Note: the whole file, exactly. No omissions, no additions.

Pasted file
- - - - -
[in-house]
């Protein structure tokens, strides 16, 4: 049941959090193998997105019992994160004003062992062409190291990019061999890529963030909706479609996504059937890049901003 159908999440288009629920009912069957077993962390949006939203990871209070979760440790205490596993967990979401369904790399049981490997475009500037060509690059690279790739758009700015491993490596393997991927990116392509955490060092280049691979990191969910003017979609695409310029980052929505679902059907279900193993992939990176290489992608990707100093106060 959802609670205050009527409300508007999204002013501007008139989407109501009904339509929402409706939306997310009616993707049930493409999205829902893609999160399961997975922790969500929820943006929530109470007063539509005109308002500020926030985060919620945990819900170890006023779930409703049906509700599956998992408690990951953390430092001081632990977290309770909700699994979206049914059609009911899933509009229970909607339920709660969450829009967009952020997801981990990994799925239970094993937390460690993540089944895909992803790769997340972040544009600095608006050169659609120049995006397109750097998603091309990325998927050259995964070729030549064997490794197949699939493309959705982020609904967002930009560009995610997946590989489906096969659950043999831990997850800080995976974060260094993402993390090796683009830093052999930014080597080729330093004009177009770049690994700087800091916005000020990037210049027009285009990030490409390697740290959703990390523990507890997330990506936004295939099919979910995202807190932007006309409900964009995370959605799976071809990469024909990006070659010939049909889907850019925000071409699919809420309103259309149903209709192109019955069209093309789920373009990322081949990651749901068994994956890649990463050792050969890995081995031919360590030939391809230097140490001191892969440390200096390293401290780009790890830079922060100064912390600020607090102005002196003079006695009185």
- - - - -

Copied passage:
[in-house]
């Protein structure tokens, strides 16, 4: 049941959090193998997105019992994160004003062992062409190291990019061999890529963030909706479609996504059937890049901003 159908999440288009629920009912069957077993962390949006939203990871209070979760440790205490596993967990979401369904790399049981490997475009500037060509690059690279790739758009700015491993490596393997991927990116392509955490060092280049691979990191969910003017979609695409310029980052929505679902059907279900193993992939990176290489992608990707100093106060 959802609670205050009527409300508007999204002013501007008139989407109501009904339509929402409706939306997310009616993707049930493409999205829902893609999160399961997975922790969500929820943006929530109470007063539509005109308002500020926030985060919620945990819900170890006023779930409703049906509700599956998992408690990951953390430092001081632990977290309770909700699994979206049914059609009911899933509009229970909607339920709660969450829009967009952020997801981990990994799925239970094993937390460690993540089944895909992803790769997340972040544009600095608006050169659609120049995006397109750097998603091309990325998927050259995964070729030549064997490794197949699939493309959705982020609904967002930009560009995610997946590989489906096969659950043999831990997850800080995976974060260094993402993390090796683009830093052999930014080597080729330093004009177009770049690994700087800091916005000020990037210049027009285009990030490409390697740290959703990390523990507890997330990506936004295939099919979910995202807190932007006309409900964009995370959605799976071809990469024909990006070659010939049909889907850019925000071409699919809420309103259309149903209709192109019955069209093309789920373009990322081949990651749901068994994956890649990463050792050969890995081995031919360590030939391809230097140490001191892969440390200096390293401290780009790890830079922060100064912390600020607090102005002196003079006695009185």